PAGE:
Call for cap on 'extortionate' fuel bill surcharges
Pressure is mounting on energy suppliers to cut the amount they charge customers who do not pay their bills by direct debit.
Twelve million people currently pay an average surcharge of £80 a year if they pay quarterly, or via a pre-payment meter.
One MP said the amount was extortionate and should be capped at £24.
However the regulator, Ofgem, said there was no evidence that suppliers were over-charging their customers.
Nevertheless, it is planning a summit in a few weeks' time to discuss whether such charges are fair.
At the moment, customers will not find these charges mentioned on their bills.
Indeed, many consumers the BBC spoke to were unaware they are even paying them.
"£80? Is it really? I didn't know that," said one pensioner.
The energy suppliers prefer to describe the payments as discounts for those who pay by direct debit.
But Robert Halfon, a Conservative MP who is leading a campaign, insists they do amount to a surcharge.
"This is not a discount for people who pay by direct debit. This is a premium on the 46% of the country who prefer to pay by direct debit," he told the BBC.
"It is an extortionate amount of money, and completely unnecessary," he said.
Of the big six suppliers, Npower charges the most - £94. However two smaller suppliers, Ecotricity and Green Star Energy make no charge at all.
Earlier this year First Utility cuts its charge from £96 to £24.
In his blog, "The Great Energy Rip-off", Robert Halfon also reports that many water companies charge £5 or less for a standard payment method.
|Highly charged: What you pay without a direct debit|
|3.||Marks and Spencer||£80|
|12.||Green Star Energy||£0|
|Source: uSwitch Base: Dual fuel, average annual charges|
The suppliers say the extra charges are to cover the cost of chasing up those who do not pay their bills on time, or who have to be pursued for non-payment.
The average £80 surcharge applies both to those who pay their individual bills quarterly, as well as to those who pay via a pre-payment meter.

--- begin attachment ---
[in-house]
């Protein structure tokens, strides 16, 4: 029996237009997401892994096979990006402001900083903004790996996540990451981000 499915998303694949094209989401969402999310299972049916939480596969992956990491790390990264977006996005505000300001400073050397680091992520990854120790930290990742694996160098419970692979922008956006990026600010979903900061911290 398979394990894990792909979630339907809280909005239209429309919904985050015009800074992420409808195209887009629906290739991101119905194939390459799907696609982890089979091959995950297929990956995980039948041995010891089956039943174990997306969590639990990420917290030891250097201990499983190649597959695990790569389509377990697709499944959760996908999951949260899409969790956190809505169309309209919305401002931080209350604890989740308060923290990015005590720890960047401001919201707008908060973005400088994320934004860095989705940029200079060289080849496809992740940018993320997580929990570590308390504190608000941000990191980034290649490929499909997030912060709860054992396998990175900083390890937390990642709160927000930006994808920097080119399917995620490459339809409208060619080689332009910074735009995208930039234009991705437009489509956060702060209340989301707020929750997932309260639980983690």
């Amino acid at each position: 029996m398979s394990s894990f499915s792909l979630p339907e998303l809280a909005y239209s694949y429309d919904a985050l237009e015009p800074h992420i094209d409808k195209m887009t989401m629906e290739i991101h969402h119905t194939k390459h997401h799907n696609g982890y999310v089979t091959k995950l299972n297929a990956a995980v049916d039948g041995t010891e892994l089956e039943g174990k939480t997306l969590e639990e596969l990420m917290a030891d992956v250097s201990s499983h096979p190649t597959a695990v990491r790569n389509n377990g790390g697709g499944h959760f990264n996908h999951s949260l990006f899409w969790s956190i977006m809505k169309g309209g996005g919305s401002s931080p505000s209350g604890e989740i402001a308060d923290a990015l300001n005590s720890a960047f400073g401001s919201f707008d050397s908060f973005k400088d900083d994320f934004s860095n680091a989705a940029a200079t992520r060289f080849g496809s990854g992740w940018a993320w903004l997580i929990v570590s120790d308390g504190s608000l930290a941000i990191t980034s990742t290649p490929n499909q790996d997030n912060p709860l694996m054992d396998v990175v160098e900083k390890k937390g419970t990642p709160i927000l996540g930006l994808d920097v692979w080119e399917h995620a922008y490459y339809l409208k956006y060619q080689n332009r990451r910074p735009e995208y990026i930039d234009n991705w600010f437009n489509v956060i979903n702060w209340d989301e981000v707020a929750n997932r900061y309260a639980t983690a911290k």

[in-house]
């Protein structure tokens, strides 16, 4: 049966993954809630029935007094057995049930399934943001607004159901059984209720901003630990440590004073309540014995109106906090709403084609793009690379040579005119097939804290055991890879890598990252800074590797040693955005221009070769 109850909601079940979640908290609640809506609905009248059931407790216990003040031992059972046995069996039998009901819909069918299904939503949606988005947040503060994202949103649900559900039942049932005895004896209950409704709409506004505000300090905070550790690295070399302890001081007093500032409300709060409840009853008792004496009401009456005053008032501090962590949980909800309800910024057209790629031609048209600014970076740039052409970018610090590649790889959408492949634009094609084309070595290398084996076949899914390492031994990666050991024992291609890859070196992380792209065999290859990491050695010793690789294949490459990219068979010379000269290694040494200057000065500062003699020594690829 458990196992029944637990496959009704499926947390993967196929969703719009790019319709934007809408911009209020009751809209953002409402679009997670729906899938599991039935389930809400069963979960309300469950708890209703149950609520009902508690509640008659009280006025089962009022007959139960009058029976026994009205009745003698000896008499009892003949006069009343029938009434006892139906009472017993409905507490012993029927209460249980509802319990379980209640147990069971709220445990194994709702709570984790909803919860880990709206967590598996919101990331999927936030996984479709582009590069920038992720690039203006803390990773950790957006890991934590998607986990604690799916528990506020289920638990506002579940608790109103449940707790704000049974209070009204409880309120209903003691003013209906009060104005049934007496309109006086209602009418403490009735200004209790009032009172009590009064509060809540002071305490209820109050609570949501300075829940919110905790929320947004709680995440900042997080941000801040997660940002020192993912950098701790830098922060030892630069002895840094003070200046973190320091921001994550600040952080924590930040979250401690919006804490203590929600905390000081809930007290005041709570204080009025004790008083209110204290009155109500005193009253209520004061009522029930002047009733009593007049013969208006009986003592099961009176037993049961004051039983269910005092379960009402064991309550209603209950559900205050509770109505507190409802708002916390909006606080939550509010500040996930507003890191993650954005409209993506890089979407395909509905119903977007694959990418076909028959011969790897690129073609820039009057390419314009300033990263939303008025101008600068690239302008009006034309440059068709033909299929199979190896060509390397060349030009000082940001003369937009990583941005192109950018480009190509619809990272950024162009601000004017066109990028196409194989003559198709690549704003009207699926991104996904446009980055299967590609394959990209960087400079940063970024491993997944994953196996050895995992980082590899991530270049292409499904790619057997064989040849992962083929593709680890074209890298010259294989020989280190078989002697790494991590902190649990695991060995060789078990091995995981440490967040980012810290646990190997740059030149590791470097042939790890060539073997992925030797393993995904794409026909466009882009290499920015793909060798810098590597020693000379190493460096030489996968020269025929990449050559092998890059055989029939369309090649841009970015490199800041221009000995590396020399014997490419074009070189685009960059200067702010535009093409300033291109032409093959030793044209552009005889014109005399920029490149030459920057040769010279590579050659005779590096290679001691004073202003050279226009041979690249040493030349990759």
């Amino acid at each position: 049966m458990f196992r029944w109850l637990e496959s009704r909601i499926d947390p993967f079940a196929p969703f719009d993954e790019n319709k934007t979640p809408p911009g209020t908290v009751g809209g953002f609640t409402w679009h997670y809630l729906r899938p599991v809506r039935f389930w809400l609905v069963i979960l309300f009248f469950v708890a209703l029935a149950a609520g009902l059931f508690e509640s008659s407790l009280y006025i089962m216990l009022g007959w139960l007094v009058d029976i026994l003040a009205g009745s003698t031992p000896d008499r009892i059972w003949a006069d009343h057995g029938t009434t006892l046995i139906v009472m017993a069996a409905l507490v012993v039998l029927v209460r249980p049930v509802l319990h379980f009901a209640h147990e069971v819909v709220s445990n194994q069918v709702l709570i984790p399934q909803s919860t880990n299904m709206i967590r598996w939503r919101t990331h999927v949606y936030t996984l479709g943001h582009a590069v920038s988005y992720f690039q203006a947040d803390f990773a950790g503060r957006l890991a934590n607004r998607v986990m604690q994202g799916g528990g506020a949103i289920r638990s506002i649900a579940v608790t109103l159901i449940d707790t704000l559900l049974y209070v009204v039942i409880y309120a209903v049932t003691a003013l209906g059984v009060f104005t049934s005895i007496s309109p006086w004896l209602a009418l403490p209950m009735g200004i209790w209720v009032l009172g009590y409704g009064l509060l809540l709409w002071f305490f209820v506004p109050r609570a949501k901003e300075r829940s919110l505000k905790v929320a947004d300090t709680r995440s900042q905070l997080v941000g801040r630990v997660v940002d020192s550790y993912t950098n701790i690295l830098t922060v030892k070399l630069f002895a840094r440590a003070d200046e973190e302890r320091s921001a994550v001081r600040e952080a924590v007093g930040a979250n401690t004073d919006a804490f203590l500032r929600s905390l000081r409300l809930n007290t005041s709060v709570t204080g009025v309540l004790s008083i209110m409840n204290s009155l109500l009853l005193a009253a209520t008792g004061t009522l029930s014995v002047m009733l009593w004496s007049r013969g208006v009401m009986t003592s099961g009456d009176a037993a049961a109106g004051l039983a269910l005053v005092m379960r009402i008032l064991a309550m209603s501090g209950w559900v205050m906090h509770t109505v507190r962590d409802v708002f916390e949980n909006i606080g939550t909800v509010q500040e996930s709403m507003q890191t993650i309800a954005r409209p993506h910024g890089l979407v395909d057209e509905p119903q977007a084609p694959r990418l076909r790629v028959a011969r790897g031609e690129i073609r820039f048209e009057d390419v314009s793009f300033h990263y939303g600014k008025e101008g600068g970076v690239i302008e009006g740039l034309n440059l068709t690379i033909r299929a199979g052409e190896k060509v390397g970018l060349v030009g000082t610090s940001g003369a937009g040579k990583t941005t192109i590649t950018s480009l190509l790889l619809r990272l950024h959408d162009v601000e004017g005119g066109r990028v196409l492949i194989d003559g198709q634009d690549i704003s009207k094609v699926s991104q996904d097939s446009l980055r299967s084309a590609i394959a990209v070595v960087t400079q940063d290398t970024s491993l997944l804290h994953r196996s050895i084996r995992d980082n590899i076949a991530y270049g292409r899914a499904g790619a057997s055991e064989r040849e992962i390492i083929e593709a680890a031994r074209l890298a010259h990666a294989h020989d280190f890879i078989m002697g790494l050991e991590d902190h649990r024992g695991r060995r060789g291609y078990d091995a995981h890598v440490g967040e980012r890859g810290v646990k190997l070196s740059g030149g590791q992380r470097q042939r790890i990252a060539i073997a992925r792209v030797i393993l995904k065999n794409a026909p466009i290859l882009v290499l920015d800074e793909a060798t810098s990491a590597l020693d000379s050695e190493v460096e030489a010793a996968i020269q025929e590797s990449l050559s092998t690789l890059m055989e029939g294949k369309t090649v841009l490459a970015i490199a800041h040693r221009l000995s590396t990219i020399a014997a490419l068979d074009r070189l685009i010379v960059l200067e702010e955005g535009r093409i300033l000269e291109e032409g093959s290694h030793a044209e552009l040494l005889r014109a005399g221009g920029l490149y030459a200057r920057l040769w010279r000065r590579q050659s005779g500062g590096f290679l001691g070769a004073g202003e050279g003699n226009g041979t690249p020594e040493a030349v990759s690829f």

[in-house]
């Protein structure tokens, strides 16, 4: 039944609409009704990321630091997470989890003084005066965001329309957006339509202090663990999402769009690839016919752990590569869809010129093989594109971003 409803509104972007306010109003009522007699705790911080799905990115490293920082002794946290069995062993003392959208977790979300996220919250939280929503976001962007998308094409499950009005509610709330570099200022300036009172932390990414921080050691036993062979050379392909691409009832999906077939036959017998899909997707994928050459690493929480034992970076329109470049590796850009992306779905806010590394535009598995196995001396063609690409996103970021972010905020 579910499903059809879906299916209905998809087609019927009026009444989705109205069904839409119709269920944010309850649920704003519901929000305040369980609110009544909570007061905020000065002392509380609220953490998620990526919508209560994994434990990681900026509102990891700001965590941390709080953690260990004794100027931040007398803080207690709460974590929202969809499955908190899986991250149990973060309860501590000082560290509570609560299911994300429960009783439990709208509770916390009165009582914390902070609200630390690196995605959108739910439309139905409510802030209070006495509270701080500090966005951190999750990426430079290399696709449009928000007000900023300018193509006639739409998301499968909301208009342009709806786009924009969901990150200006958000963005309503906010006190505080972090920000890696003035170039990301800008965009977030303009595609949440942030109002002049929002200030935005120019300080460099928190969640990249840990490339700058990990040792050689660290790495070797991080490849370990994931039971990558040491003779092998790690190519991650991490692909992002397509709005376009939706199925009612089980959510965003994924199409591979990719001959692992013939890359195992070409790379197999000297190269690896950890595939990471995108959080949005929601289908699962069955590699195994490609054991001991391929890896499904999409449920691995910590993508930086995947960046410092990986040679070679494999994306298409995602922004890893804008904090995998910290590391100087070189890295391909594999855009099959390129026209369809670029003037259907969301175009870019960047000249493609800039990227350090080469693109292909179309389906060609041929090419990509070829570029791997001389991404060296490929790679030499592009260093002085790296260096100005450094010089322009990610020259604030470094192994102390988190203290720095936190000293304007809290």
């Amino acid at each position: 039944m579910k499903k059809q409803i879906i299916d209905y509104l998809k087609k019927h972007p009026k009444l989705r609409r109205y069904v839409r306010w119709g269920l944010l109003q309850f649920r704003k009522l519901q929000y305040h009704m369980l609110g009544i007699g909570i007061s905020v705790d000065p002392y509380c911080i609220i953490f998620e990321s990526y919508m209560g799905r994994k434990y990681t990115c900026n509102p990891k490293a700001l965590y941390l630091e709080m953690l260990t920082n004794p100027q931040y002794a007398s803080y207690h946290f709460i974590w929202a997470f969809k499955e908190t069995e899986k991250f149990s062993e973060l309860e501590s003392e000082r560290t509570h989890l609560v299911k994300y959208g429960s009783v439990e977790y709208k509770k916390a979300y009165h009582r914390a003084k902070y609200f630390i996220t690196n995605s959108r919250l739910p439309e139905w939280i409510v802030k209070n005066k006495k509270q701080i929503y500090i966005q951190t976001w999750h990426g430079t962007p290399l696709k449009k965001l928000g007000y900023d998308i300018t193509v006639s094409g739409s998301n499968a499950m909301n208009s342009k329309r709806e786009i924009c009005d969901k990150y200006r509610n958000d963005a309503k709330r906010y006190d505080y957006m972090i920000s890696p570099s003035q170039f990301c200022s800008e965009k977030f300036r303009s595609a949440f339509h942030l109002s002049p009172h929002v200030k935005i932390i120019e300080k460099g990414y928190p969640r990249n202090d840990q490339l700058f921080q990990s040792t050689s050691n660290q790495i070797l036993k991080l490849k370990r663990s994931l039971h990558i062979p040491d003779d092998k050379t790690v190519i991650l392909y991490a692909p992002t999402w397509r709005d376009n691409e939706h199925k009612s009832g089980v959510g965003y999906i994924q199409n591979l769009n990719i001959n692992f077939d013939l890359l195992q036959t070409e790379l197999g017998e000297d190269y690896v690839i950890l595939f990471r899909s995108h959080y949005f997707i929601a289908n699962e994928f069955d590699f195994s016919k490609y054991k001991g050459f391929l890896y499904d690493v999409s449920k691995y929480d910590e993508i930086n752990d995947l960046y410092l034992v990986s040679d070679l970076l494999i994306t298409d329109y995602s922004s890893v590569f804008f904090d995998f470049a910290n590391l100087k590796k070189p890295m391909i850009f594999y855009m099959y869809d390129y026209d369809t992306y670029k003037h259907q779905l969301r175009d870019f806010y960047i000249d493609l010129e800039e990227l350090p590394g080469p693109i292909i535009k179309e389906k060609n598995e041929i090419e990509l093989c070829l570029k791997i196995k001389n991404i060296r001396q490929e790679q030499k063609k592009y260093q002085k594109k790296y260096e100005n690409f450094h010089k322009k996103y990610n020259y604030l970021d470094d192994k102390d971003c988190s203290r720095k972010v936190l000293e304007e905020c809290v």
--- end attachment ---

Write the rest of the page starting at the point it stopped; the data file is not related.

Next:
"Companies provide a range of options to suit their customers," said a spokesperson for Energy UK, which represents the industry.
"Companies only charge customers more when their chosen payment method costs more to run," she said.
That assertion was backed by the regulator, Ofgem, this week, which demands that companies only charge what it actually costs them to collect the money.
"We found no evidence to suggest that costs are being unjustifiably added to the bills of typical prepayment and standard credit customers," Ofgem concluded.
Nevertheless, it is planning a round-table discussion with MPs and consumer bodies later this summer, to consider possible changes.
In a BBC interview, Rachel Fletcher, Ofgem's senior partner for markets, also conceded that surcharging is now a matter of public concern.
"A lot of questions are being asked about the fairness of these additional charges," she said.
"One of the things we want to do is to wrestle this issue to the ground," she added.
One option now being considered is to share the costs of debt collection with direct debit customers as well.
But while that might cut bills for 12 million consumers, frequently the poorest or most vulnerable, it would inevitably increase them for the 14 million direct debit payers.
And that would be a justifiable change perhaps, but a tricky move to advocate.